The project management team, made up of the World Health Organization (WHO), country Ministries of Health, the Bill and Melinda Gates Foundation, Novel-T, and eHA, knew early on that the key to ensuring accurate AFP detection and proper use of the AVADAR app for case reporting lay with developing a sense of connectedness and trust between all stakeholders (from project implementers to health workers to community informants) through the breakdown of language barriers.

Part of the pre-implementation phase in each country included research into what languages were spoken by indigenes using the AVADAR app and the AFP video, and the entire app was translated into each applicable language. Below is an example of the AFP video translated into Hausa, a local language commonly spoken in northern Nigeria, Niger, Chad, Cameroon and the Central African Republic.

In addition to the AFP video and app being translated into multiple languages, the training facilitators (who train informants on how to use the app) and field officers (who provide weekly phone troubleshooting support to informants) were all indigenes of the implementing regions and fluent in the local languages to ensure ease of communication and understanding for the AVADAR informants.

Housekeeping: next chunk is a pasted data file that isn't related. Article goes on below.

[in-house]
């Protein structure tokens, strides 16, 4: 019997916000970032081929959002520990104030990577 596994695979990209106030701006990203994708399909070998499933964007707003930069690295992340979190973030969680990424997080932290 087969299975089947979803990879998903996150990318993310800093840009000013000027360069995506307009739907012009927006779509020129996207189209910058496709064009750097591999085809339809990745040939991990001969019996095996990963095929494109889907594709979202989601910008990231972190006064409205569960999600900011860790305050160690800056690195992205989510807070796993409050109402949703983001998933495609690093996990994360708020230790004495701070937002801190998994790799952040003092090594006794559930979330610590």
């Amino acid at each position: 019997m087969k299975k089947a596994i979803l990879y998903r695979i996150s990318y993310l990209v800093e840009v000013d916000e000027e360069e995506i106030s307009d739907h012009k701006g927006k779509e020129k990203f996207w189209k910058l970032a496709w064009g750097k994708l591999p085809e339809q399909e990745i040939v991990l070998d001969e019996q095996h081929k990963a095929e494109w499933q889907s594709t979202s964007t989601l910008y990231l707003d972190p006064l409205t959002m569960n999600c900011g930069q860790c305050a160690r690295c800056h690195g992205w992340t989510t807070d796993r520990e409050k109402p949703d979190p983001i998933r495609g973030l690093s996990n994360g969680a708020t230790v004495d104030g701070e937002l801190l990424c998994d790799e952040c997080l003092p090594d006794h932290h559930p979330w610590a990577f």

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As AVADAR continues operation across Africa, it is clear that we have the power of translation to thank for bridging the gap and allowing thousands of community members and health workers across different African nations to support the fight against polio. At this rate, it won't be too long before polio, like smallpox, is considered a public health issue of the "past".






Meet the Team - Adanna Alex

Meet Adanna Alex, Senior Coordinator with our Geographic Information Systems (GIS) team at our Kano Campus in Nigeria. She manages the Nigeria master geodatabase by ensuring that all updates and new data such as boundaries, settlement features, hamlets and other points of interest are integrated into the database and that all the microplan settlements in our database are validated.